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The following rules can sometimes be helpful. Say o is an odd number and e is an even number. We can sometimes eliminate some possibilities given by the Rational Root Theorem, and save on unnecessary applications of Horner's Scheme.
e+e=e (That is, adding two even numbers gives an even number)e+o=o (Adding an even and an odd number gives an odd number)o+o=eo*e=e;o*o=oon=o (n is a natural number)en=eFor a polynomial, if it has rational roots, p/q, (p and q are integers) then there are three possibilities in terms of odd and even:
p is even, and q is oddp is odd and q is evenp is odd and q is oddThe option p is even and q is even is not present when the equation is normalised, because cases where 2p/2q might exist become p/q, because the common factor cancels. That is, p and q are relatively prime, they share no common factors.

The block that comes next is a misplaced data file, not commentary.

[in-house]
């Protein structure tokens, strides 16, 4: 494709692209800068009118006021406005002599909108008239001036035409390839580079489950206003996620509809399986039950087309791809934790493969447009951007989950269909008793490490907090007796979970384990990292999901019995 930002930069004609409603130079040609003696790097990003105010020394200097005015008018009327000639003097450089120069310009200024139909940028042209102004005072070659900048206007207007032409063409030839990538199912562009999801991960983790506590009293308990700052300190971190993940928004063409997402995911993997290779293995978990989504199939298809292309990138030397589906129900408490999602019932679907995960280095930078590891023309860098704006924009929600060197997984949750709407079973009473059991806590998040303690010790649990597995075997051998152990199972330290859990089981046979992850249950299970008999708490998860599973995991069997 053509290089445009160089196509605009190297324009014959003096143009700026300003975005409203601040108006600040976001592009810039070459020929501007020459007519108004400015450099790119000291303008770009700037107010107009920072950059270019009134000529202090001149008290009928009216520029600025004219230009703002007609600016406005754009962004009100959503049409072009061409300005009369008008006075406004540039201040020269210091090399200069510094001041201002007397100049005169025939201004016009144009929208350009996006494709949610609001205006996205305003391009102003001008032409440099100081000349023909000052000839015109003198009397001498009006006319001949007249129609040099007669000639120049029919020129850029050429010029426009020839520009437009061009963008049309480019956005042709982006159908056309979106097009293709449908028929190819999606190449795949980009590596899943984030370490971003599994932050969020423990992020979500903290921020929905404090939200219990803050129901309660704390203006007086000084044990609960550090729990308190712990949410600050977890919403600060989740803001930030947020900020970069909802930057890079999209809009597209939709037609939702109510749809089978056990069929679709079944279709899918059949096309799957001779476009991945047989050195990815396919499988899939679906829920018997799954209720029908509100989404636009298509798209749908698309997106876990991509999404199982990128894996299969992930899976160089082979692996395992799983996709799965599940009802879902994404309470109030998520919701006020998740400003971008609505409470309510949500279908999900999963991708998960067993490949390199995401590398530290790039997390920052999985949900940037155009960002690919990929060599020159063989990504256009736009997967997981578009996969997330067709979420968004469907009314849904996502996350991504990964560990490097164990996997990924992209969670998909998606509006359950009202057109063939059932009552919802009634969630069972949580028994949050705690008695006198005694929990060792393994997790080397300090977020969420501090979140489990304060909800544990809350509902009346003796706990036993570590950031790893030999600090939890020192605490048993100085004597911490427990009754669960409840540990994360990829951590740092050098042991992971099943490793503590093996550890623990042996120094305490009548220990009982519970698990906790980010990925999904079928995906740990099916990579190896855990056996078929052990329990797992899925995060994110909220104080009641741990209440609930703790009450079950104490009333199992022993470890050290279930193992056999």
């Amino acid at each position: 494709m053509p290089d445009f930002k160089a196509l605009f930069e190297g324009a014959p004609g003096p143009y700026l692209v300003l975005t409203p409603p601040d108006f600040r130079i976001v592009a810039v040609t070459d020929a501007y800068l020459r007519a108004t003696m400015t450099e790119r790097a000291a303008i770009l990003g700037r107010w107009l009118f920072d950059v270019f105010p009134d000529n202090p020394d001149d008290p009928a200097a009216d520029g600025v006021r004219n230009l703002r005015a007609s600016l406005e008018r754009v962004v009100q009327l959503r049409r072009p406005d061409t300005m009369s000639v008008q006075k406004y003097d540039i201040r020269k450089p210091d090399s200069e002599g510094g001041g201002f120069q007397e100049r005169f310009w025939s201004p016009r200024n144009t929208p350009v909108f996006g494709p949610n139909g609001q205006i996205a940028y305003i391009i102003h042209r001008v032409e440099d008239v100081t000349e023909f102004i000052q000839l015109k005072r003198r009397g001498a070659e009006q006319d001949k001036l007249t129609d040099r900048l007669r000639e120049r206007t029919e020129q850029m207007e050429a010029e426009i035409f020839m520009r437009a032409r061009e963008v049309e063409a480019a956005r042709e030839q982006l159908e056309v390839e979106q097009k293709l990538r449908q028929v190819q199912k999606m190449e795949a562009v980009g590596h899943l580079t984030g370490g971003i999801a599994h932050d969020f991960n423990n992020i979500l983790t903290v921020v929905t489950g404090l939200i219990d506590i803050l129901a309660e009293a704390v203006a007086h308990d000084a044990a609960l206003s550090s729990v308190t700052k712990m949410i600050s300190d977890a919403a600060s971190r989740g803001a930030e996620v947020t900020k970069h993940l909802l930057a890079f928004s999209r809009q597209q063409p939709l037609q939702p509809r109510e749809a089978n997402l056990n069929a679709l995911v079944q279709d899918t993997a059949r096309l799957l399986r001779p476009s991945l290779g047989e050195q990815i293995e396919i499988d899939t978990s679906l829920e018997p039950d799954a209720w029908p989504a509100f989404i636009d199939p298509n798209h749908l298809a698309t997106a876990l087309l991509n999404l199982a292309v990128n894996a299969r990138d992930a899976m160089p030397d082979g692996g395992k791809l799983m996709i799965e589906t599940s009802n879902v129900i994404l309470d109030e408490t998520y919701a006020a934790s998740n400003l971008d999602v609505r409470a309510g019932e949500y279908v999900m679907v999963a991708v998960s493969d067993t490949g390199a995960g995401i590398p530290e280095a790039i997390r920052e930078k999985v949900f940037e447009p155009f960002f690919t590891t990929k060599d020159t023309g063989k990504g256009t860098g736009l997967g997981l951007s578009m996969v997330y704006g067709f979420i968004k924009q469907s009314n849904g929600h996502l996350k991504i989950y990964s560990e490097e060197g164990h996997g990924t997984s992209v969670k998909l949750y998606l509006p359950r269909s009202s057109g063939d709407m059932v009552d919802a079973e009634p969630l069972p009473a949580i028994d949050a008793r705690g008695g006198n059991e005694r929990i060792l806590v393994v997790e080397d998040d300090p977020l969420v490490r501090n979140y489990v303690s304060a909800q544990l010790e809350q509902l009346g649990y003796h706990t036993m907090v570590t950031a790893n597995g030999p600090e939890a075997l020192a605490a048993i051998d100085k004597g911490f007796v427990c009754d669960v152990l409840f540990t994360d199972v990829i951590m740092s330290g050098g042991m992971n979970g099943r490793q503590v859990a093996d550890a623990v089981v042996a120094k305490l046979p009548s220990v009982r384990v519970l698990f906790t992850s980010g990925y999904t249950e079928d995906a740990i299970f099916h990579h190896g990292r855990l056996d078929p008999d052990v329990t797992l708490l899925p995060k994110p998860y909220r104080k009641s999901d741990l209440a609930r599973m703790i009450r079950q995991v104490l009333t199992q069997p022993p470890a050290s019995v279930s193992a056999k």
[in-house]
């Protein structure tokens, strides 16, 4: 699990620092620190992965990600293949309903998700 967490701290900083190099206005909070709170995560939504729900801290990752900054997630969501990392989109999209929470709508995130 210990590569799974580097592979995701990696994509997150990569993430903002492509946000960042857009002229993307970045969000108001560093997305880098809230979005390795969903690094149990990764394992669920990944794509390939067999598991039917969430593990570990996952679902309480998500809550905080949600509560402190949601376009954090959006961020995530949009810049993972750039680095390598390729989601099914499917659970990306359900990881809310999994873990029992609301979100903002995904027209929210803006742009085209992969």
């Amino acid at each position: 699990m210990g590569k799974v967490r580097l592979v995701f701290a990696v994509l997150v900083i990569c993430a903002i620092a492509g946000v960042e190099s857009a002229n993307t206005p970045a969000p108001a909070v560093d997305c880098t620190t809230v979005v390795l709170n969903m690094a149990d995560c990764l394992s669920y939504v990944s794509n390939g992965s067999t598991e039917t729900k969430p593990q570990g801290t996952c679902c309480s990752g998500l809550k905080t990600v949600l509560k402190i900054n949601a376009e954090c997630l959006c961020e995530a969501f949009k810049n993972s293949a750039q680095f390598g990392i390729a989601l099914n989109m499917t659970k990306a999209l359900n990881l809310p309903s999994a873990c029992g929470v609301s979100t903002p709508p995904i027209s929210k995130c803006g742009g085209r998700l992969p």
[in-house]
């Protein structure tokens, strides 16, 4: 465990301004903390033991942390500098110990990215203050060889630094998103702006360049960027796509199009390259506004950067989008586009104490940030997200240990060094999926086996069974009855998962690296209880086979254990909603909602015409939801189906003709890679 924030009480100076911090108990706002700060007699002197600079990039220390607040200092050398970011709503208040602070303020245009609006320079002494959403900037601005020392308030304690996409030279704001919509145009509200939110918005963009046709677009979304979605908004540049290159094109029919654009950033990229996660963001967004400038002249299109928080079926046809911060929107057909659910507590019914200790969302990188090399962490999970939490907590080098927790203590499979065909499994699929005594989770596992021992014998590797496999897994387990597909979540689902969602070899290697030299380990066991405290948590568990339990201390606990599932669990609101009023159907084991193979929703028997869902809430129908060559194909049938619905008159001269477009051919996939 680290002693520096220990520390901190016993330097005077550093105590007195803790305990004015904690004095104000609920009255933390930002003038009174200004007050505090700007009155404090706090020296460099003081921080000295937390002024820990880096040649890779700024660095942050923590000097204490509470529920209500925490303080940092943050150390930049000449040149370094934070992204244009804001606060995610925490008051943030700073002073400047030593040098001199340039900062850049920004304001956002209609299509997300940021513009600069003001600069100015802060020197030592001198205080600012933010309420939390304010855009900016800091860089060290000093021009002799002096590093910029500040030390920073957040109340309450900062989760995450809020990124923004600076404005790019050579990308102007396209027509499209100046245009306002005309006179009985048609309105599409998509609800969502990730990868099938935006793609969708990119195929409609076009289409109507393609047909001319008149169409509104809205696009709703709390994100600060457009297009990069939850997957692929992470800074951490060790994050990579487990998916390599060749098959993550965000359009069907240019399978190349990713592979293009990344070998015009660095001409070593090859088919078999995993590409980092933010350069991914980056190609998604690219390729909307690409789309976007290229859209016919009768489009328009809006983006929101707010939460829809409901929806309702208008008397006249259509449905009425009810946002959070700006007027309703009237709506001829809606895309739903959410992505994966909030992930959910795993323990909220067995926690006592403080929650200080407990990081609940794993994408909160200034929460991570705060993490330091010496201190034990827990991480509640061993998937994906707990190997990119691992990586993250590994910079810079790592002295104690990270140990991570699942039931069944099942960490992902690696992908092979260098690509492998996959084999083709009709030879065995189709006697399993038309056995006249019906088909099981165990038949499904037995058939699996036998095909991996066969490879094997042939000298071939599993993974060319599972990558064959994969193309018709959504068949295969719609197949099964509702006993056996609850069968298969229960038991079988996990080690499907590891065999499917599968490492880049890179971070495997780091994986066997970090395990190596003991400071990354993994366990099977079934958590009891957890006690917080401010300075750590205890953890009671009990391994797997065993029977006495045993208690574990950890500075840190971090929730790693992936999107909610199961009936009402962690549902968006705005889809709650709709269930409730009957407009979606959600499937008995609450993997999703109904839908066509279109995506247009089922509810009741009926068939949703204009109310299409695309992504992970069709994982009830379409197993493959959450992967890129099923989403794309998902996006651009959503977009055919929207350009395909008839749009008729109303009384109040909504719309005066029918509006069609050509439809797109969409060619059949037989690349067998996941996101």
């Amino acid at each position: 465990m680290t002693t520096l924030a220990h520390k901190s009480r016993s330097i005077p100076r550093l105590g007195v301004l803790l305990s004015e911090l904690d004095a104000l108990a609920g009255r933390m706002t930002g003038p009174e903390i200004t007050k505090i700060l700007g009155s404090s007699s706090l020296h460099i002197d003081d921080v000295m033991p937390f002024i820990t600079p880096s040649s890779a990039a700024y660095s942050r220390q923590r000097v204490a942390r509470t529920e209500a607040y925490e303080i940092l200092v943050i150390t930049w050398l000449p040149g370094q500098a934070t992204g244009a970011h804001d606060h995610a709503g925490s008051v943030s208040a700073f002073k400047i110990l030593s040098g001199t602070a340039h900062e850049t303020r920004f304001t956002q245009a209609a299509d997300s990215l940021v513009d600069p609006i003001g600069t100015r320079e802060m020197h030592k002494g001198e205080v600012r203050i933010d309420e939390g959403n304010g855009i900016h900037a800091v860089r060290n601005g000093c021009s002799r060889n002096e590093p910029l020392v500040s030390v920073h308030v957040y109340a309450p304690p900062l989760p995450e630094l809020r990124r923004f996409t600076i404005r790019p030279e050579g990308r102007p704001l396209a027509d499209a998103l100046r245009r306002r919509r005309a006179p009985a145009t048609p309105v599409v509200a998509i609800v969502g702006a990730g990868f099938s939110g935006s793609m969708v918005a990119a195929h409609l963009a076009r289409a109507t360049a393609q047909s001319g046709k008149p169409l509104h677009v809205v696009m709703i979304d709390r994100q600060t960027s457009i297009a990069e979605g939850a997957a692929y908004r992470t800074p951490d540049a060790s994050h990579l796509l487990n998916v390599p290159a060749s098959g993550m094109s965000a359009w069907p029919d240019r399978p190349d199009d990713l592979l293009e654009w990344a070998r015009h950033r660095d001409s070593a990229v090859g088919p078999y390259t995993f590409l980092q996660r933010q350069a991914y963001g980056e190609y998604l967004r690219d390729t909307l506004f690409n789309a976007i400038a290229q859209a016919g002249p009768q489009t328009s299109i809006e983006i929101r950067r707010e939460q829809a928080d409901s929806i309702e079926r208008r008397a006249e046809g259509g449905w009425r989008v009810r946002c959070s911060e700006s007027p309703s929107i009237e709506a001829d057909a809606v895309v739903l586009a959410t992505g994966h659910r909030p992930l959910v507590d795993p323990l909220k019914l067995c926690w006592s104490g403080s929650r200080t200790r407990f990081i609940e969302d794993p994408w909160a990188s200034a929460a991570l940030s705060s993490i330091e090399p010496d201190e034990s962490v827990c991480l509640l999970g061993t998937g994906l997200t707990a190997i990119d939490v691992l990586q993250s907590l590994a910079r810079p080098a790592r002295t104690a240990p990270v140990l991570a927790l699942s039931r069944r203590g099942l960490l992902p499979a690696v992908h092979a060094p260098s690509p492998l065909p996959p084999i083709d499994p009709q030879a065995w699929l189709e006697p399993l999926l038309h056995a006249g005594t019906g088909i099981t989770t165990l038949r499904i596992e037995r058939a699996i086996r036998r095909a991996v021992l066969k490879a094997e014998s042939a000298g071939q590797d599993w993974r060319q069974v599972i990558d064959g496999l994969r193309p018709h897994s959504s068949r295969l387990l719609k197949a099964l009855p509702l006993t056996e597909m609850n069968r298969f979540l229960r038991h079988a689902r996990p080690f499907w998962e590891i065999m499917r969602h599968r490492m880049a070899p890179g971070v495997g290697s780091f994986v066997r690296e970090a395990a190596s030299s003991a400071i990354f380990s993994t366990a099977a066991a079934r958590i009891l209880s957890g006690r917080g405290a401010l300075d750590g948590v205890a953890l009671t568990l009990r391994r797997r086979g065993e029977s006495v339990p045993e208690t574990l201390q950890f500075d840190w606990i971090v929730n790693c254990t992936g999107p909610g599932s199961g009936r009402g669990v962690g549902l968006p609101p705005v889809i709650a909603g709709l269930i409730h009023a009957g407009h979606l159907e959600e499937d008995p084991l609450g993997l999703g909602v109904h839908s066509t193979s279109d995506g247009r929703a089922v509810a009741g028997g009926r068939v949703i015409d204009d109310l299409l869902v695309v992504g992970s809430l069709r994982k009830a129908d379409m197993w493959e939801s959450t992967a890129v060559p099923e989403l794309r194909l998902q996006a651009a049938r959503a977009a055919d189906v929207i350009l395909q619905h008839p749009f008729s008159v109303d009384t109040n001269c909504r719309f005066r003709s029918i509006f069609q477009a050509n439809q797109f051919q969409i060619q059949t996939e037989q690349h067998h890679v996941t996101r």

If testing an equation with these rules produces a contracictory result, then that combination of odd and even is impossible. We are sure such roots do not exist. If the results are logical, then it means that combination of odd and even is not illogical, but it does not prove that such roots exist. One cannot use logic to prove existence. 
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